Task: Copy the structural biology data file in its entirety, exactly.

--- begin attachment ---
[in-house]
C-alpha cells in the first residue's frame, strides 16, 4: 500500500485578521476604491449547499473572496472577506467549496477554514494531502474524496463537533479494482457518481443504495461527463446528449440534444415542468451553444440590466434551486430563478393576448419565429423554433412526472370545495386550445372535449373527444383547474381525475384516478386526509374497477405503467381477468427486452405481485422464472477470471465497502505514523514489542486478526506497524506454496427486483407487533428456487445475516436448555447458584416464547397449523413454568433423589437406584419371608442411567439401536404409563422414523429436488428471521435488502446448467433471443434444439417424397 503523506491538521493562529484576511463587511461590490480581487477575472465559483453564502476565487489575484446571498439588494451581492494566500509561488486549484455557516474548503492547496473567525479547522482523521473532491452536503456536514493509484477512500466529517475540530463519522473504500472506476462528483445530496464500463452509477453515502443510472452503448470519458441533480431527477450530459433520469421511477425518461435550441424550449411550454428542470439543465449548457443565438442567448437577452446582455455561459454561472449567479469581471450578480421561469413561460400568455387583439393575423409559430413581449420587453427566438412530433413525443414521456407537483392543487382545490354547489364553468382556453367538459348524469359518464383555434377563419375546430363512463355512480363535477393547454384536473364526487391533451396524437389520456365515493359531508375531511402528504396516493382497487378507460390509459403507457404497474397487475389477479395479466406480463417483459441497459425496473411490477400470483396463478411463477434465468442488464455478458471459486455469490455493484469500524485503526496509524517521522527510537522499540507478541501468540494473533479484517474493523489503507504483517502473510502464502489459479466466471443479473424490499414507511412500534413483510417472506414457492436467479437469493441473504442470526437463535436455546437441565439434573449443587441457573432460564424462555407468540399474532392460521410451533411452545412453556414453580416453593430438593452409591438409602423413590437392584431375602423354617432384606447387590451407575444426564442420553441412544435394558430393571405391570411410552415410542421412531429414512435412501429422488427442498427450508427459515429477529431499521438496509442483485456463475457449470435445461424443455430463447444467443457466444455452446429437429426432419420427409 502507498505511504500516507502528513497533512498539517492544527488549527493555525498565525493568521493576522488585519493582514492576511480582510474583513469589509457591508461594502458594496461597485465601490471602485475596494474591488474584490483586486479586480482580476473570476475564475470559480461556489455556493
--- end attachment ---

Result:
[in-house]
C-alpha cells in the first residue's frame, strides 16, 4: 500500500485578521476604491449547499473572496472577506467549496477554514494531502474524496463537533479494482457518481443504495461527463446528449440534444415542468451553444440590466434551486430563478393576448419565429423554433412526472370545495386550445372535449373527444383547474381525475384516478386526509374497477405503467381477468427486452405481485422464472477470471465497502505514523514489542486478526506497524506454496427486483407487533428456487445475516436448555447458584416464547397449523413454568433423589437406584419371608442411567439401536404409563422414523429436488428471521435488502446448467433471443434444439417424397 503523506491538521493562529484576511463587511461590490480581487477575472465559483453564502476565487489575484446571498439588494451581492494566500509561488486549484455557516474548503492547496473567525479547522482523521473532491452536503456536514493509484477512500466529517475540530463519522473504500472506476462528483445530496464500463452509477453515502443510472452503448470519458441533480431527477450530459433520469421511477425518461435550441424550449411550454428542470439543465449548457443565438442567448437577452446582455455561459454561472449567479469581471450578480421561469413561460400568455387583439393575423409559430413581449420587453427566438412530433413525443414521456407537483392543487382545490354547489364553468382556453367538459348524469359518464383555434377563419375546430363512463355512480363535477393547454384536473364526487391533451396524437389520456365515493359531508375531511402528504396516493382497487378507460390509459403507457404497474397487475389477479395479466406480463417483459441497459425496473411490477400470483396463478411463477434465468442488464455478458471459486455469490455493484469500524485503526496509524517521522527510537522499540507478541501468540494473533479484517474493523489503507504483517502473510502464502489459479466466471443479473424490499414507511412500534413483510417472506414457492436467479437469493441473504442470526437463535436455546437441565439434573449443587441457573432460564424462555407468540399474532392460521410451533411452545412453556414453580416453593430438593452409591438409602423413590437392584431375602423354617432384606447387590451407575444426564442420553441412544435394558430393571405391570411410552415410542421412531429414512435412501429422488427442498427450508427459515429477529431499521438496509442483485456463475457449470435445461424443455430463447444467443457466444455452446429437429426432419420427409 502507498505511504500516507502528513497533512498539517492544527488549527493555525498565525493568521493576522488585519493582514492576511480582510474583513469589509457591508461594502458594496461597485465601490471602485475596494474591488474584490483586486479586480482580476473570476475564475470559480461556489455556493